Whether you’re new to working from home or not, having to work from home with children (and possibly partners) takes things to a whole new level…
I know many parents who are looking ahead at the coming weeks of ‘social distancing’ and thinking: How am I going to get anything done?
The restrictions due to Coronavirus are completely understandable but a lot of working parents have to keep working. Particularly, those who are freelance or self-employed who aren’t currently entitled to any income protection.
As somebody who has worked from home for over a decade and launched a magazine dedicated to the subject, there are a few things we can do to help ease the transition and yes, get some work done too!
Ease your expectations
It’s a worrying time and adding to that stress is the thought of not being able to get any of your work done when you have children demanding snacks every half hour or wanting you to find an elusive Lego piece.
Accepting you won’t get as much done is part of the process and then being honest about that with colleagues and clients.
If you’re an employee, have frank conversations with your line manager about your limitations. See if you can arrange flexible hours or work on different projects that are less time-sensitive.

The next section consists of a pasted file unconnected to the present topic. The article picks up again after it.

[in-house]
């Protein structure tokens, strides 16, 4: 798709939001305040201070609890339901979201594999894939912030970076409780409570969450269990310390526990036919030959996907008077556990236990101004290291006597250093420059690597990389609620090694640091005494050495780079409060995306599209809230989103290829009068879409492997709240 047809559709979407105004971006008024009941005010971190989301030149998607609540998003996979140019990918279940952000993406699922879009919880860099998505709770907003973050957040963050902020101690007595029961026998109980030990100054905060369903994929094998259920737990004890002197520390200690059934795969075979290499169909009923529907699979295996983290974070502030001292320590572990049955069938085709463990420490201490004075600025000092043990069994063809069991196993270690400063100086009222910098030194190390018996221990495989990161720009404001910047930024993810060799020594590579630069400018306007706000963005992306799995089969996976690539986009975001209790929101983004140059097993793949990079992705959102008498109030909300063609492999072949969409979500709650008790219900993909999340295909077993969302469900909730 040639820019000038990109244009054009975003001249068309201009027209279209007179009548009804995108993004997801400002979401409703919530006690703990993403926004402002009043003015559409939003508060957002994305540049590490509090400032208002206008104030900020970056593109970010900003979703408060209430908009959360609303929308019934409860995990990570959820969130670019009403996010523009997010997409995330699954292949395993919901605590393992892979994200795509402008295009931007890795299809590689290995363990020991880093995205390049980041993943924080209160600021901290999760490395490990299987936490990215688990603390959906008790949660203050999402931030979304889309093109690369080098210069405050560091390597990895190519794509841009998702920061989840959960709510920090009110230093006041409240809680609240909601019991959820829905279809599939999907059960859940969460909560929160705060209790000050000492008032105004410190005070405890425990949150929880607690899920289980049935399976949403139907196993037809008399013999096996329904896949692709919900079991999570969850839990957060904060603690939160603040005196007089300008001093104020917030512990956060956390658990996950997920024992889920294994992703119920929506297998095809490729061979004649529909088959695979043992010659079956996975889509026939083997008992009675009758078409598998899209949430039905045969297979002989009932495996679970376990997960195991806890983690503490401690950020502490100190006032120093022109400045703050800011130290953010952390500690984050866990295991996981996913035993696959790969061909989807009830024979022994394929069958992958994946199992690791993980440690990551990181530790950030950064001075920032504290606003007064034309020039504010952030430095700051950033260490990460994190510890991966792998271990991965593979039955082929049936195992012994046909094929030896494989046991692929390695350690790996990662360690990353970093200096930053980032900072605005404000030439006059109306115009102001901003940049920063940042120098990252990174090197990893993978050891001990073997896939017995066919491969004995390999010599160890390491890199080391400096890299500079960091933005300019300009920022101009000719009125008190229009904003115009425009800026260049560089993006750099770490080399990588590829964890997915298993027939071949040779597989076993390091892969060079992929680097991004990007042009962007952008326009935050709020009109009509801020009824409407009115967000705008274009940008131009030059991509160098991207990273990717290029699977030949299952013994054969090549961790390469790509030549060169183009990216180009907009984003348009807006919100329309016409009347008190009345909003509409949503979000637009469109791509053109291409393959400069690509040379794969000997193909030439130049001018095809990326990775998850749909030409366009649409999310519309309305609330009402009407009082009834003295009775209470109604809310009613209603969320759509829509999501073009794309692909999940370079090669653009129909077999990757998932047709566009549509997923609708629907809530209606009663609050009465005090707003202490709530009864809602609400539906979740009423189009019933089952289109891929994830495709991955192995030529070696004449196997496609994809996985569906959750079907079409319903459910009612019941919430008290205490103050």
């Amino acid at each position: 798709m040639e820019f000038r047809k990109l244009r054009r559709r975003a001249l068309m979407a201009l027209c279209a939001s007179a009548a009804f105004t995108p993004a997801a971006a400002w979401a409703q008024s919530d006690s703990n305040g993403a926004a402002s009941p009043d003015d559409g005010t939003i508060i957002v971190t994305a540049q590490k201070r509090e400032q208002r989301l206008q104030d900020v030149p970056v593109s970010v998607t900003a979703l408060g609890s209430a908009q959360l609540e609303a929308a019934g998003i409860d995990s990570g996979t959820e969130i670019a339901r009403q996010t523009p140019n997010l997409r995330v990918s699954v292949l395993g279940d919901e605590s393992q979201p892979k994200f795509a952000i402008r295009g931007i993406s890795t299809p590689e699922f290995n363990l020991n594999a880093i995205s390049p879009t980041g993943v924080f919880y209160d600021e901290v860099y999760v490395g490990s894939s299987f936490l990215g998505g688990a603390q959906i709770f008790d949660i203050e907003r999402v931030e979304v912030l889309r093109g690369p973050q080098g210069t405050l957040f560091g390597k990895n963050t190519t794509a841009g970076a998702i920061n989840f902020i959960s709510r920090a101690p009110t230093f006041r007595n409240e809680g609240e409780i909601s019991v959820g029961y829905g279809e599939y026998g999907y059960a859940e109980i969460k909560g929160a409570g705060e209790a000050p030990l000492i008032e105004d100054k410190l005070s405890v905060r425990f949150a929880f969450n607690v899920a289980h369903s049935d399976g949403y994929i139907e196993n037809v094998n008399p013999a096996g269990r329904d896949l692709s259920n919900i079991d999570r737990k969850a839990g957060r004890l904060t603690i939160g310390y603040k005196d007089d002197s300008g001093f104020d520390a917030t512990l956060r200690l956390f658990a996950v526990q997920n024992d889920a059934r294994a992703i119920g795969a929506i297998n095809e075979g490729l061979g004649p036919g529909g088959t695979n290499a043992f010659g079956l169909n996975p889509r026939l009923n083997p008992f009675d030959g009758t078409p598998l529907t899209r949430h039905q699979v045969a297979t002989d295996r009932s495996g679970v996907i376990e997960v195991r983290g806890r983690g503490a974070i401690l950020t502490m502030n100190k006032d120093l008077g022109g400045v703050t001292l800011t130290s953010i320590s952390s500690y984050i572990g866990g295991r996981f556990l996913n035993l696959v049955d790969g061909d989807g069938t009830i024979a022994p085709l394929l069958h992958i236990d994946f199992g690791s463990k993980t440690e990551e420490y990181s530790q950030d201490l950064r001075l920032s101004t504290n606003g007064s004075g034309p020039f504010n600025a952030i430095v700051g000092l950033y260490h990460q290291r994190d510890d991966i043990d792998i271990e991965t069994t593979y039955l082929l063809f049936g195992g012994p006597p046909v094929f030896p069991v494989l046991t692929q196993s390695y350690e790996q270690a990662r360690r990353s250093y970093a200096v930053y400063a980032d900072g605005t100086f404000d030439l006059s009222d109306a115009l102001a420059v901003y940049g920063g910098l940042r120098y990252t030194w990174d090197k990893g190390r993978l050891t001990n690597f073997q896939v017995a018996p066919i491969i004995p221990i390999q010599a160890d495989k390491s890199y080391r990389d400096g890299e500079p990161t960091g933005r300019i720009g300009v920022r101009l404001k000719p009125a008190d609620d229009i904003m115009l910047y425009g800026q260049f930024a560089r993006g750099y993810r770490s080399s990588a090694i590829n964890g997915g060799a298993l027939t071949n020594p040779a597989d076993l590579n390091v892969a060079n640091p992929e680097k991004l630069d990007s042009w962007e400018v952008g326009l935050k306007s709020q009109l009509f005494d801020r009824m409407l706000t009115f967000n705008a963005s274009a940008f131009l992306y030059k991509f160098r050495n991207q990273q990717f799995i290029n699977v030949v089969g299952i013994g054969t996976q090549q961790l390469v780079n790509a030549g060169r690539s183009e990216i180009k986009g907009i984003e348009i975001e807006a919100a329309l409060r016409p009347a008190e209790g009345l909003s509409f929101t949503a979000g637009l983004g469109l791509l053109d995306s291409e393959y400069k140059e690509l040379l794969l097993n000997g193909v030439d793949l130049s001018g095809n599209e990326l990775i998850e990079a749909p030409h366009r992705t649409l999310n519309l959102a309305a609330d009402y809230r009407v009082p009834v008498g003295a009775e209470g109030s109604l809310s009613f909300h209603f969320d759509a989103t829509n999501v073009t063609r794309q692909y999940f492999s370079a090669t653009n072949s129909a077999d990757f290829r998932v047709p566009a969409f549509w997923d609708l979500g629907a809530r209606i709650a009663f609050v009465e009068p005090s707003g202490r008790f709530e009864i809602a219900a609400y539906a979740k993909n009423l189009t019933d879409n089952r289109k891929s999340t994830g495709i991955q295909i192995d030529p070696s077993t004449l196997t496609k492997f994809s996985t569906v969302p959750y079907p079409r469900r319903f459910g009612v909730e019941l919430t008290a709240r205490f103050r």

If you have clients, make them aware of the situation and keep them updated about extended deadlines, different hours or delays to such things as postage. Putting this information in your email footers or auto-responders can be a good way to do it.
Most people are understanding when you’re honest but prepared to adapt.
Skew Your Hours
One of the advantages of homeworking is flexibility. Be prepared to get up a little earlier or work after hours when the children are in bed.
How you skew your day will probably depend on the age of your children. If you have little darlings who like to rise at 5 am, you might need to do more work in the evenings. If you have a house with teenagers, early mornings might be your saviour.
Structure is important (but be realistic)
Children tend to do better with a routine, especially those who get anxious. If your children are upset about the sudden changes, reassure them with preparing a timetable together.
A structure will help you set boundaries and establish with your child when you are working and when you’re not available.
A structure is important to avoid the potential chaos but remember that every plan needs to be flexible.
Over time, you will work out what routine works best for you and your family. Don’t try to get it perfect. A loose timetable that blocks out time for work, time for play and time together is fine at first.
Pockets of time
When working from home, I find time blocking really useful. When working from home with kids, those blocks of time might shrink from one or two hour blocks to just 20 or 30-minute blocks.
Look at how you can break up your day and your tasks into shorter periods of time.